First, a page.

By Alan Hurst
The Best Actress Oscar race for the films of 1962 was a year of grand dame comebacks, high profile stage adaptations
with very little room for new faces. The final five making the list in a pretty competitive year were:
Anne Bancroft in The Miracle Worker (1962)
Bette Davis in Whatever Happened to Baby Jane (1962)
Katharine Hepburn in Long Day’s Journey into Night (1962)
Geraldine Page in Sweet Bird of Youth (1962)
Lee Remick in Days of Wine and Roses (1962)
These are all terrific actresses and their performances are all good, some among the best of their
careers. But there were a few performances that didn’t make the list that should have. My final five:
Anne Bancroft in The Miracle Worker. Bancroft had a major hit on stage with the role of Annie
Sullivan, teacher to the blind and deaf Helen Keller. I’ve never seen the play, but I can’t imagine it
improves on the film and the near perfect paring of Bancroft and Patty Duke as Helen. Director
Arthur Penn made the wise decision to film in stark black and white, giving the film an almost gothic
feel. Bancroft meets every demand of the role delivering a strong, layered and physically intense
Joan Crawford in Whatever Happened to Baby Jane. I’ve got Crawford on the list in place of
Geraldine Page. This is Crawford’s last great film and one of her best performances. Davis got the
lion’s share of attention for her work as Baby Jane Hudson, but Crawford does very well with what
is, on the surface, the more calm and centered character but she also let’s you see the character’s
ability to manipulate that bubbles just under the surface. “Baby Jane” is one of those times when
you can’t imagine either actress succeeding without the other performance to play with.
Bette Davis in Whatever Happened to Baby Jane. This is a big performance and Davis goes all out.
But what could have been a total cartoon, becomes a grotesque yet ultimately very sad portrayal of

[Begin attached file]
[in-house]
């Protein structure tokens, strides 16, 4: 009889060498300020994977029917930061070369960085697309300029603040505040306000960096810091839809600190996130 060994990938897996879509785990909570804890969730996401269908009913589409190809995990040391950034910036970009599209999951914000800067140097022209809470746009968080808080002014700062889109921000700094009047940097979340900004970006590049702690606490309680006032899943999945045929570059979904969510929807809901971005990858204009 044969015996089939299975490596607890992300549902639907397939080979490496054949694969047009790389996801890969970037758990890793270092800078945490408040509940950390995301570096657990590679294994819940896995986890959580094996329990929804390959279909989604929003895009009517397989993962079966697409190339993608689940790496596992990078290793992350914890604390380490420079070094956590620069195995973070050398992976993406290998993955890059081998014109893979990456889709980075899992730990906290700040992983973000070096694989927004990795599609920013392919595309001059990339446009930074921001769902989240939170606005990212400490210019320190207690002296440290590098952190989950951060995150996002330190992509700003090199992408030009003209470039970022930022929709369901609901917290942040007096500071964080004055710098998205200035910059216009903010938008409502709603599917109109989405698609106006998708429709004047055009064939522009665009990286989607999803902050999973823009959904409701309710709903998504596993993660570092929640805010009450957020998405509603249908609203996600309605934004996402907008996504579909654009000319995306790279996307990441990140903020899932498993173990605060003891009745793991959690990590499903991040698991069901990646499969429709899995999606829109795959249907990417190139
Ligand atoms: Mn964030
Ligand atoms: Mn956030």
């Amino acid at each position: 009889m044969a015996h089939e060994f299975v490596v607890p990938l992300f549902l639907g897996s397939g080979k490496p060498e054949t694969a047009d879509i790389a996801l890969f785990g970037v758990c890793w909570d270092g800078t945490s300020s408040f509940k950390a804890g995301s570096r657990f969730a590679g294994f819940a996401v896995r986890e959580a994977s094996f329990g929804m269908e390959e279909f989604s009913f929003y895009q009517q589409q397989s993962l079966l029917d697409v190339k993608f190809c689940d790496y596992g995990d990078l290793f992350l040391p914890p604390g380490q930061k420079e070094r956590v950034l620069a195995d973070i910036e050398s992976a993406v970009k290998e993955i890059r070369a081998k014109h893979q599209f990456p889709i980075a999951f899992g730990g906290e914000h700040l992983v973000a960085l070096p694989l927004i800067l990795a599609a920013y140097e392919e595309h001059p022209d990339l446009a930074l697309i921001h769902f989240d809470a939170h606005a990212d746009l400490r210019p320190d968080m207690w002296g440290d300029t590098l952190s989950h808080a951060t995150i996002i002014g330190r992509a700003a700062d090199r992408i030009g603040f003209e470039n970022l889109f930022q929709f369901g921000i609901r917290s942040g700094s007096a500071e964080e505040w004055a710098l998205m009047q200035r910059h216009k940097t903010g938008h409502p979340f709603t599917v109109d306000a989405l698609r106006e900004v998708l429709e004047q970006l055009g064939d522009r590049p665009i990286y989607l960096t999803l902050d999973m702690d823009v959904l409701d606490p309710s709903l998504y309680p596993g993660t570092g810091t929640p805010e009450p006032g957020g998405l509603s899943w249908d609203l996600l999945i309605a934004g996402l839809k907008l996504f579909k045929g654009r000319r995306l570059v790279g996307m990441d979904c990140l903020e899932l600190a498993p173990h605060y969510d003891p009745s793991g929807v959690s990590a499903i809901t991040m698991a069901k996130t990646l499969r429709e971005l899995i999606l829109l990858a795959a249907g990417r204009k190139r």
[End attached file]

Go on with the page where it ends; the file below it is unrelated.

a life lived under a cloud of guilt and deception. It’s one of Davis’ best performances and it had a
major impact at the time, helping propel the film to one of the biggest hits of year.
Katharine Hepburn in Long Day’s Journey into Night. This is one of the two or three best
performances of Hepburn’s long career. She had taken a three-year break from films after 1959’s
Suddenly Last Summer and would take another five years off before Guess Who’s Coming do
Dinner in 1967. But this gem of a performance stands as a testament to Hepburn’s ability to seize
an opportunity and run with it. Eugen O’Neil’s Mary Tyrone is one of the most difficult and
exhausting roles in American theatre and Hepburn’s is a definitive interpretation. It’s an
autobiographical portrait of his own emotionally scarred family to trying to stay united through drug
addiction, alcoholism, illness, guilt and anger. Hepburn’s slow descent into a morphine haze is
amazing to watch.
Jeanne Moreau in Jules et Jim. One of the great French films of the era, this Francois Truffaut film
tells the story of two men (Oskar Werner and Henri Serre) and their long-time obsession with the
same woman (Jeanne Moreau). Although the film takes it title from the two male characters, it’s
Moreau’s Catherine who is the centrepiece of the film. Moreau’s energy, natural beauty and
intelligence are startling – she’s often referred to as the French Bette Davis and you can see why.
She’s a mesmerizing presence and this is an excellent performance.
Other actresses on Oscar’s radar that year could have included Janet Margolin in David and Lisa,
Shirley MacLaine in Two for the Seesaw, and possibly Olivia de Havilland in Light in the Piazza. All
good performances, but not in the same league as the five listed above.
Hooked from a first viewing of Mary Poppins at four and after school reruns of I Love Lucy, Alan has been a movie and TV enthusiast ever since. A particular aficionado of films from the late thirties through the seventies, he enjoys helping others discover the joys of those films, directors and stars. His career has careened from journalism to public relations to marketing, always with one foot in the arts and with a unique ability to relate all work and life experiences back to a movie. Alan’s top five desert island films are Bonnie and Clyde, Sunset Boulevard, Cabaret, Mildred Pierce and, with no apologies, Mary Poppins. Alan’s focus will be on films from Hollywood’s first golden era (and a little beyond) as well as TV.